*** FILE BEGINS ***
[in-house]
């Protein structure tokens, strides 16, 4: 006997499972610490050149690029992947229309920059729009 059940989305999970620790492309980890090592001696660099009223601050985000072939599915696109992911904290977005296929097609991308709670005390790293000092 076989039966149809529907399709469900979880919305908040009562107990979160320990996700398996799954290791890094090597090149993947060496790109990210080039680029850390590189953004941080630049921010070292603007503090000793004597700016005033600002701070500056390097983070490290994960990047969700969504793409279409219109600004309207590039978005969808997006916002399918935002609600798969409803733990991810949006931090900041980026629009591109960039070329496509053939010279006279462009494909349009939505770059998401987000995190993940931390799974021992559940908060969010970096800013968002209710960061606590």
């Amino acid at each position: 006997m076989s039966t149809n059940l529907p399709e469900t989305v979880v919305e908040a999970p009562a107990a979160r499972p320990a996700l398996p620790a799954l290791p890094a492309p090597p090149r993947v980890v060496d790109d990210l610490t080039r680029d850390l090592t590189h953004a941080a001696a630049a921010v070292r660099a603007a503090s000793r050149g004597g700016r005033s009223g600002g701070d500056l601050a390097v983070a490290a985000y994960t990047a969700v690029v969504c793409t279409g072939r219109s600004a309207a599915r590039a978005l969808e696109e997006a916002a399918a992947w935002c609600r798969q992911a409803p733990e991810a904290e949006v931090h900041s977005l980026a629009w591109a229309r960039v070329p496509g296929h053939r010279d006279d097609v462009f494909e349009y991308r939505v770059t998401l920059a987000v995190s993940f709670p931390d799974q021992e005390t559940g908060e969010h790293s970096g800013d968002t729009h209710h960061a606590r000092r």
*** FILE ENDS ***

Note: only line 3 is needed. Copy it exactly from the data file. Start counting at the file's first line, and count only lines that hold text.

């Amino acid at each position: 006997m076989s039966t149809n059940l529907p399709e469900t989305v979880v919305e908040a999970p009562a107990a979160r499972p320990a996700l398996p620790a799954l290791p890094a492309p090597p090149r993947v980890v060496d790109d990210l610490t080039r680029d850390l090592t590189h953004a941080a001696a630049a921010v070292r660099a603007a503090s000793r050149g004597g700016r005033s009223g600002g701070d500056l601050a390097v983070a490290a985000y994960t990047a969700v690029v969504c793409t279409g072939r219109s600004a309207a599915r590039a978005l969808e696109e997006a916002a399918a992947w935002c609600r798969q992911a409803p733990e991810a904290e949006v931090h900041s977005l980026a629009w591109a229309r960039v070329p496509g296929h053939r010279d006279d097609v462009f494909e349009y991308r939505v770059t998401l920059a987000v995190s993940f709670p931390d799974q021992e005390t559940g908060e969010h790293s970096g800013d968002t729009h209710h960061a606590r000092r």